There are well known negative physical health problems associated with excessive alcohol use. Continued use may lead to, or exacerbate, existing mental health problems, such as stress, burnout, anxiety or depression. Several studies have found that these mental health conditions are increasing in incidence during the pandemic as well due to a variety of reasons. The increases in alcohol consumption for women, younger workers, and non-Hispanic White individuals highlight that employers and health systems may need to educate employees or plan members about increased alcohol use during the pandemic and into the next phase and identify factors associated with susceptibility and resilience.
Online alcohol sales increased 262% over 2019 levels during the first phase of the pandemic and have remained high ever since.
Alcohol use is not the only indicator of potential risk to mental health. Numerous other substances are also being used in increasing frequency. In one study that looked at drug test results for 150,000 U.S. residents in the period immediately before and immediately after the pandemic began, positive tests for cocaine, fentanyl, heroin and methamphetamine increased between 0.8% to 3.8%. The increase in use of fentanyl and methamphetamine was more significant than cocaine and heroin.
The stress on people caused by the pandemic is evident all around us, from economic concerns, decreased socialization, relationship strain and decreased physical activity. COVID-19 fatigue is real, and some people have given up in some respects, according to a 2020 New England Journal of Medicine study. Burnout, a significant risk to nurses and other healthcare practitioners on the front lines of treating the sick, is not confined to workers in the healthcare space. Essential workers and everyone else can be impacted as well.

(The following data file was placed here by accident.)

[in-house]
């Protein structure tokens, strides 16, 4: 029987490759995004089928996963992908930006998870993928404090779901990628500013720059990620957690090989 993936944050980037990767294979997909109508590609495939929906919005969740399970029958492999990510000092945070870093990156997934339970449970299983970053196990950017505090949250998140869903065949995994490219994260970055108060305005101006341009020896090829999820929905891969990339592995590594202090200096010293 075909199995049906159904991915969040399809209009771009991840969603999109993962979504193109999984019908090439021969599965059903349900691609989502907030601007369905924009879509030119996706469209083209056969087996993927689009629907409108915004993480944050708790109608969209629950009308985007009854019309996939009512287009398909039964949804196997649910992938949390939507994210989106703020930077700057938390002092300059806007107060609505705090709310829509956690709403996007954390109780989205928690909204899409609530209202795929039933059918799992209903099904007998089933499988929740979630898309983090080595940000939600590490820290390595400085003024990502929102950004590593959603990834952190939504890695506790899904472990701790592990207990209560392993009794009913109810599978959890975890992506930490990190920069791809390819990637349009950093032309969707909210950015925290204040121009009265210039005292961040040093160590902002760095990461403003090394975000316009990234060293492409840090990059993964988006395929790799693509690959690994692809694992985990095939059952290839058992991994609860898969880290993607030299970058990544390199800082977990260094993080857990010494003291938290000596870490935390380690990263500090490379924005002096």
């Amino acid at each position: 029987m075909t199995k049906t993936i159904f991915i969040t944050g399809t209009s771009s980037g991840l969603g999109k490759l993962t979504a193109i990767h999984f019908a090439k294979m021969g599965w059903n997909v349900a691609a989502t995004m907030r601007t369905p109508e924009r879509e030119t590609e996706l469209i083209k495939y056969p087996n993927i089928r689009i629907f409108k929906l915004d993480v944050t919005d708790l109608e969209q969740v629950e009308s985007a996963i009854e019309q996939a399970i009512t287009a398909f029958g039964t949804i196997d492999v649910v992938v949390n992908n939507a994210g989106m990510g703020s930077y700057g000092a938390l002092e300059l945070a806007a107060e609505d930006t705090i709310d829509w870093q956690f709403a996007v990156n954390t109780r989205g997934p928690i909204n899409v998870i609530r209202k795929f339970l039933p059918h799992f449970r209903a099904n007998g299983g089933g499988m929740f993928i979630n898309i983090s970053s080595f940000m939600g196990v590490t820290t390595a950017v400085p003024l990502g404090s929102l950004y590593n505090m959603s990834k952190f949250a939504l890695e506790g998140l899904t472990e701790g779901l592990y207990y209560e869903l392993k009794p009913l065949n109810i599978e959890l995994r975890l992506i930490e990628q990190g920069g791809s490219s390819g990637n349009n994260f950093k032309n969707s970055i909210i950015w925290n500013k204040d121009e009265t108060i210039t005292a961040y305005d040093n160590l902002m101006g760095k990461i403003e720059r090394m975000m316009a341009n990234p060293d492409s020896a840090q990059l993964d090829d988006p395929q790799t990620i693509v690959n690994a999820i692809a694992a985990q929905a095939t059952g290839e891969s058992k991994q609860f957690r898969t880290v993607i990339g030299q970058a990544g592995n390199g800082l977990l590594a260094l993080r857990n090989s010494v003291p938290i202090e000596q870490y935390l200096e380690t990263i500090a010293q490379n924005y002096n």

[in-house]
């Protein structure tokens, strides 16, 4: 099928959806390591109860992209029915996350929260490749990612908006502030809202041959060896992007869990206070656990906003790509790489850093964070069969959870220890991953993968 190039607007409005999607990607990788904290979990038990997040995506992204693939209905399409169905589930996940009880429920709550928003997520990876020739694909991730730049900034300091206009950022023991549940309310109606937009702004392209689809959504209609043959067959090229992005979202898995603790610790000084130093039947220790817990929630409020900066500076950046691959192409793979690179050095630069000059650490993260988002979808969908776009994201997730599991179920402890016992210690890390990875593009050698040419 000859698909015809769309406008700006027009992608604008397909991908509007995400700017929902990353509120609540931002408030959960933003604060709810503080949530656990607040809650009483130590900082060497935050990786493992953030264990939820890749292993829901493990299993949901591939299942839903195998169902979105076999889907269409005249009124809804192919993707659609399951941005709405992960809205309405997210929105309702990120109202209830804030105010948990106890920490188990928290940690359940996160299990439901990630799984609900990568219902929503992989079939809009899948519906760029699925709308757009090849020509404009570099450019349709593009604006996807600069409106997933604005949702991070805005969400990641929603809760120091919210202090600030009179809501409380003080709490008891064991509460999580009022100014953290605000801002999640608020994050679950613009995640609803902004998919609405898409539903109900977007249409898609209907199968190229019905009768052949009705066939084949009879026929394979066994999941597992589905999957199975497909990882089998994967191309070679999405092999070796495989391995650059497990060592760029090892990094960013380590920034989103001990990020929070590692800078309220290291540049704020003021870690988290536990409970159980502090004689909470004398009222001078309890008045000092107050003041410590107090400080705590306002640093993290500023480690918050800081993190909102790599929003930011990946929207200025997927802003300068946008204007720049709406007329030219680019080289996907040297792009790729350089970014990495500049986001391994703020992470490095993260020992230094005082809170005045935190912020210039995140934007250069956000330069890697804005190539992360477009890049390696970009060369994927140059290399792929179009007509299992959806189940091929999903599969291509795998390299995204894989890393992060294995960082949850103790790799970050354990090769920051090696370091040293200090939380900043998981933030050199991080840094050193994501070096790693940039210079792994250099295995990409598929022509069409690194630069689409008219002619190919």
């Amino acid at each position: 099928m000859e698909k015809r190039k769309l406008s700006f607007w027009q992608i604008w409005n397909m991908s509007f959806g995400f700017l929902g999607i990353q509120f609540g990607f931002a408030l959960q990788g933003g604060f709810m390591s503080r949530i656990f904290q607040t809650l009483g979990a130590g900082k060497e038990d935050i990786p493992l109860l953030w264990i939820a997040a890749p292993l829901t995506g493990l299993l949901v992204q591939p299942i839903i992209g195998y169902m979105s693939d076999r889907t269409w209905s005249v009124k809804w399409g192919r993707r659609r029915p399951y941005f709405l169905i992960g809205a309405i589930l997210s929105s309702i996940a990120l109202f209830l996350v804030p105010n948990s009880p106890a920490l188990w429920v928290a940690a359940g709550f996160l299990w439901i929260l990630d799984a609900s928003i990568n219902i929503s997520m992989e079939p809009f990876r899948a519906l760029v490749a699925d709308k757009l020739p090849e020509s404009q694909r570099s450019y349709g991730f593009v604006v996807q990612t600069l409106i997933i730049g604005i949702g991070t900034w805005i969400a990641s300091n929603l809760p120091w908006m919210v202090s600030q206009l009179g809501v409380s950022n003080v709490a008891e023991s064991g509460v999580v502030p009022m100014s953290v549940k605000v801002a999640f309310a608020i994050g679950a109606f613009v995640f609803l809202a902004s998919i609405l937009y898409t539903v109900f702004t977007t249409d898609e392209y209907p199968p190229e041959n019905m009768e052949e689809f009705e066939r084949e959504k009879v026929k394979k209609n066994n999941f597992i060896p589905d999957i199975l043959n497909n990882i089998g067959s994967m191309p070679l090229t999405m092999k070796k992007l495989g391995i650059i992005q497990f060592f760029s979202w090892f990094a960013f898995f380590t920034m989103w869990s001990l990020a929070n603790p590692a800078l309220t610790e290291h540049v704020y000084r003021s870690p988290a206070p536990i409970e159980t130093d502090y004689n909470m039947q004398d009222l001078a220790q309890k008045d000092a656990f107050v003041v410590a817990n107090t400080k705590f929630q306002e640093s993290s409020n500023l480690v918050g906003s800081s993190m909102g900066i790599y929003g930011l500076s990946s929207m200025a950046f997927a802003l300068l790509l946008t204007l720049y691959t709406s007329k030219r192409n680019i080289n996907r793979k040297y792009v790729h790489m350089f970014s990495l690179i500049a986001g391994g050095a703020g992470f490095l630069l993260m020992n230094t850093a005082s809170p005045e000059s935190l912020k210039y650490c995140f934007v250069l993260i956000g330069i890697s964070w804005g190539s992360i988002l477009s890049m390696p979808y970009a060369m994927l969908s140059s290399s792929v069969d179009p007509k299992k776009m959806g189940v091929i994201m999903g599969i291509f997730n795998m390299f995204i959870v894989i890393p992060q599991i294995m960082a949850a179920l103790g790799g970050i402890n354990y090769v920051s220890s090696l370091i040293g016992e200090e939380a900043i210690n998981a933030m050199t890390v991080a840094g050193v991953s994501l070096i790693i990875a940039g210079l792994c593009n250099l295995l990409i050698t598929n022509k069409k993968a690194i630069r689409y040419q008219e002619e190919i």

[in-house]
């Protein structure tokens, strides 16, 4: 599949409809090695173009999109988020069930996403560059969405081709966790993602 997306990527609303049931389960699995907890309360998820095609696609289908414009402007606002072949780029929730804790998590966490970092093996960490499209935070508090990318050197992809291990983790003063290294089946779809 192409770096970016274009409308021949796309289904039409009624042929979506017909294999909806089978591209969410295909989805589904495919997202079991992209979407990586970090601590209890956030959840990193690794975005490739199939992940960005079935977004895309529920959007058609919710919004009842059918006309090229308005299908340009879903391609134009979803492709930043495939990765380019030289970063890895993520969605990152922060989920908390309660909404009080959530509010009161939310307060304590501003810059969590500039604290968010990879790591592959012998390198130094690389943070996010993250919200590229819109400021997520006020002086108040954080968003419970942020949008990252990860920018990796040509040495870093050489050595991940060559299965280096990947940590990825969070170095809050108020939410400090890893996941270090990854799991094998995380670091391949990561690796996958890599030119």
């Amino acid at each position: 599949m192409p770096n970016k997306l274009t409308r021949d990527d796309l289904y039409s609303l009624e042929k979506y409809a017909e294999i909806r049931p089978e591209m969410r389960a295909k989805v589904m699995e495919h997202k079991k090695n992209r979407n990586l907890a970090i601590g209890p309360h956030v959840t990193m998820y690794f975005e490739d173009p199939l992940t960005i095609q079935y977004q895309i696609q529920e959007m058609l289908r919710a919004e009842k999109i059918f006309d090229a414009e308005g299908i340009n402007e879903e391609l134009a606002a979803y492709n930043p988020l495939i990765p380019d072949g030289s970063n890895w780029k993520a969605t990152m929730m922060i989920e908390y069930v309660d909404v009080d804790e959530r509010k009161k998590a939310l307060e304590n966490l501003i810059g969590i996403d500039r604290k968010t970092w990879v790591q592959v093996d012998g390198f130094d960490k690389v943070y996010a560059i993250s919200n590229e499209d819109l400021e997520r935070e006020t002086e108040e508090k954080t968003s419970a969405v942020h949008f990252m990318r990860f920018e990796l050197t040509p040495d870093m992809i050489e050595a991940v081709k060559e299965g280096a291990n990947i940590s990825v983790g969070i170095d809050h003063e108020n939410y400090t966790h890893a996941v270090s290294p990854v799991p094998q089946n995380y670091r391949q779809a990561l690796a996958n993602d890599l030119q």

From MediKeeper’s standardized Health Risk Assessment data from a wide cross-section of employees, those self-reporting they have sought professional help for anxiety or depression has increased 105% in the past year. Stress levels have increased by as much as 12% and those worried about their health has increased 18%. This brings forward a question: given all the evidence concerning the declining mental health state during the pandemic, is protecting mental health possible during the pandemic?
Yes, it surely is! The 80 plus year longitudinal Grant & Glueck Harvard study, interestingly which began a decade after the last global pandemic, demonstrated that meaningful connections and relationships between people are the key to health and wellbeing. When you cannot easily meet face-to-face in person, there are a myriad of reliable options for people to meet using technology to continue the connection.